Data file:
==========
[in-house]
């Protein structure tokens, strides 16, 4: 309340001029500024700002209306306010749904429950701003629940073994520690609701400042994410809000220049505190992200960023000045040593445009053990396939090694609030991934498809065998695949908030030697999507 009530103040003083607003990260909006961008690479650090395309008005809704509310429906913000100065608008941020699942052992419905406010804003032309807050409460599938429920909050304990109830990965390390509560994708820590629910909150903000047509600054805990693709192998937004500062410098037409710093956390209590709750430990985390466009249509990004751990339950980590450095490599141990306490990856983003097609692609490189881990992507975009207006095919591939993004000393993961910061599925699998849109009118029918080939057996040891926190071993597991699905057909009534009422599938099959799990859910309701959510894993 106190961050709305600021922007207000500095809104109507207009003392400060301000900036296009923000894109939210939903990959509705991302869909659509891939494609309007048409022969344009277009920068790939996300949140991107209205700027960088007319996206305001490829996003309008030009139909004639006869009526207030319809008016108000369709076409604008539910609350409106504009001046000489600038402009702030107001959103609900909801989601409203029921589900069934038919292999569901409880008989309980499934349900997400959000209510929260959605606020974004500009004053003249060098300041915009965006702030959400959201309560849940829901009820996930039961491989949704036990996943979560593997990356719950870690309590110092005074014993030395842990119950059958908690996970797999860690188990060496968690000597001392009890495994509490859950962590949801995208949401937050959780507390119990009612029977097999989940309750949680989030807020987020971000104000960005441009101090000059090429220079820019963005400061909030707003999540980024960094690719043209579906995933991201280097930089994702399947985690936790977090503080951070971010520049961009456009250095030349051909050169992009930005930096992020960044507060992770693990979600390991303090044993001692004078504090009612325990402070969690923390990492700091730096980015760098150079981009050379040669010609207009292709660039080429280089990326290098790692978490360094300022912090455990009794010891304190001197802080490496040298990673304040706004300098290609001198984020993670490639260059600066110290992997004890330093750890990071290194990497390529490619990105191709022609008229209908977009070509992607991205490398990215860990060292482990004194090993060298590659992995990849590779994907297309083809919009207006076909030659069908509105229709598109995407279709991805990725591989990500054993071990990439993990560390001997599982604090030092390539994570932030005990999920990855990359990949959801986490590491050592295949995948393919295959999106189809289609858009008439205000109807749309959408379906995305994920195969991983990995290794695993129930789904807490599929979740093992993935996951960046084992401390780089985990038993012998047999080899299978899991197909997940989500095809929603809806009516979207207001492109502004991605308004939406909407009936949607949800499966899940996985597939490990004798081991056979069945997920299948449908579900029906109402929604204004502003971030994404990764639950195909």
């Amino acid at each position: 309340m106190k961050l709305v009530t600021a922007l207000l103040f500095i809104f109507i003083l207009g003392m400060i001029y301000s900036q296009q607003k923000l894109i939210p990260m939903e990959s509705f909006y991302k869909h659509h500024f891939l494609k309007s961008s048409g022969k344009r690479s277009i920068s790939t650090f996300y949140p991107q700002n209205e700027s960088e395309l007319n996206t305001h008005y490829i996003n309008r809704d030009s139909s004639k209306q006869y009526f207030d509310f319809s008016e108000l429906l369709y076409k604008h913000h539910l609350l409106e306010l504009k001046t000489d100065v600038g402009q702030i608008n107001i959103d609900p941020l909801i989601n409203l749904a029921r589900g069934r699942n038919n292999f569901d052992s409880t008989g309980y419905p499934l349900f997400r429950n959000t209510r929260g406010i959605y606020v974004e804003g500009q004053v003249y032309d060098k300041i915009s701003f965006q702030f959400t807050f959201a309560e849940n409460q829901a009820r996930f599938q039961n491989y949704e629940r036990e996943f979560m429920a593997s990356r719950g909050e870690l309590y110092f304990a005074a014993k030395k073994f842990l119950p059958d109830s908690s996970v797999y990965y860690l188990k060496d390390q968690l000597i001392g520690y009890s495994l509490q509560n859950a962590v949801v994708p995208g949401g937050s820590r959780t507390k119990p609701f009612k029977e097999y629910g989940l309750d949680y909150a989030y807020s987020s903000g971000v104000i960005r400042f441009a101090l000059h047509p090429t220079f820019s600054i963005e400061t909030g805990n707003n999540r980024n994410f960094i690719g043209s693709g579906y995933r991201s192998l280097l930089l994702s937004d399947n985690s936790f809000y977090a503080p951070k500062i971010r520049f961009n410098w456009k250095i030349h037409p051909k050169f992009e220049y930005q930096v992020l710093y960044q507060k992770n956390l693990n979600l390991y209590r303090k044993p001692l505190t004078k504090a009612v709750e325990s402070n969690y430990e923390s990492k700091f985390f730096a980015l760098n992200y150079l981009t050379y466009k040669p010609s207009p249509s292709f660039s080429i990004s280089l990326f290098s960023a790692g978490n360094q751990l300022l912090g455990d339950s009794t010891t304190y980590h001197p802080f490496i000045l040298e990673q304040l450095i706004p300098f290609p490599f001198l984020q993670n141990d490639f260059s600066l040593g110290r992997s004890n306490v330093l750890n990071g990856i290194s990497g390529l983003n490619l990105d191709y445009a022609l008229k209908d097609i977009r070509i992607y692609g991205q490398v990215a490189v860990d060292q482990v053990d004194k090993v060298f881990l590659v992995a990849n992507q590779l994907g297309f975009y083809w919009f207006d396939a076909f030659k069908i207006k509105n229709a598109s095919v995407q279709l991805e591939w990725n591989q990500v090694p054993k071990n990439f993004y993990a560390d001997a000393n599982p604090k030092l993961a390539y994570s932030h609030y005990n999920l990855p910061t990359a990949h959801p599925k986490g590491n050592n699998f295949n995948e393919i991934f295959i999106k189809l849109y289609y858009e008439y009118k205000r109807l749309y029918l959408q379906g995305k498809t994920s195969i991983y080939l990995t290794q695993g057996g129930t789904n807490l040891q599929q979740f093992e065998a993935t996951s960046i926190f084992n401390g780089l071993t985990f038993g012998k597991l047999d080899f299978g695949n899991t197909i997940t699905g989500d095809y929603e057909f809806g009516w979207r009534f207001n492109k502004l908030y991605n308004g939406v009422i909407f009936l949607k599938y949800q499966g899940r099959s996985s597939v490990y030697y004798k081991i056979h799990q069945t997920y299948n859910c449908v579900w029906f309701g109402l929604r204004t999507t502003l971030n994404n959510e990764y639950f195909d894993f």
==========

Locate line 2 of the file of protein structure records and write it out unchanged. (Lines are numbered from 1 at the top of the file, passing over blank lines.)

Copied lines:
């Protein structure tokens, strides 16, 4: 309340001029500024700002209306306010749904429950701003629940073994520690609701400042994410809000220049505190992200960023000045040593445009053990396939090694609030991934498809065998695949908030030697999507 009530103040003083607003990260909006961008690479650090395309008005809704509310429906913000100065608008941020699942052992419905406010804003032309807050409460599938429920909050304990109830990965390390509560994708820590629910909150903000047509600054805990693709192998937004500062410098037409710093956390209590709750430990985390466009249509990004751990339950980590450095490599141990306490990856983003097609692609490189881990992507975009207006095919591939993004000393993961910061599925699998849109009118029918080939057996040891926190071993597991699905057909009534009422599938099959799990859910309701959510894993 106190961050709305600021922007207000500095809104109507207009003392400060301000900036296009923000894109939210939903990959509705991302869909659509891939494609309007048409022969344009277009920068790939996300949140991107209205700027960088007319996206305001490829996003309008030009139909004639006869009526207030319809008016108000369709076409604008539910609350409106504009001046000489600038402009702030107001959103609900909801989601409203029921589900069934038919292999569901409880008989309980499934349900997400959000209510929260959605606020974004500009004053003249060098300041915009965006702030959400959201309560849940829901009820996930039961491989949704036990996943979560593997990356719950870690309590110092005074014993030395842990119950059958908690996970797999860690188990060496968690000597001392009890495994509490859950962590949801995208949401937050959780507390119990009612029977097999989940309750949680989030807020987020971000104000960005441009101090000059090429220079820019963005400061909030707003999540980024960094690719043209579906995933991201280097930089994702399947985690936790977090503080951070971010520049961009456009250095030349051909050169992009930005930096992020960044507060992770693990979600390991303090044993001692004078504090009612325990402070969690923390990492700091730096980015760098150079981009050379040669010609207009292709660039080429280089990326290098790692978490360094300022912090455990009794010891304190001197802080490496040298990673304040706004300098290609001198984020993670490639260059600066110290992997004890330093750890990071290194990497390529490619990105191709022609008229209908977009070509992607991205490398990215860990060292482990004194090993060298590659992995990849590779994907297309083809919009207006076909030659069908509105229709598109995407279709991805990725591989990500054993071990990439993990560390001997599982604090030092390539994570932030005990999920990855990359990949959801986490590491050592295949995948393919295959999106189809289609858009008439205000109807749309959408379906995305994920195969991983990995290794695993129930789904807490599929979740093992993935996951960046084992401390780089985990038993012998047999080899299978899991197909997940989500095809929603809806009516979207207001492109502004991605308004939406909407009936949607949800499966899940996985597939490990004798081991056979069945997920299948449908579900029906109402929604204004502003971030994404990764639950195909």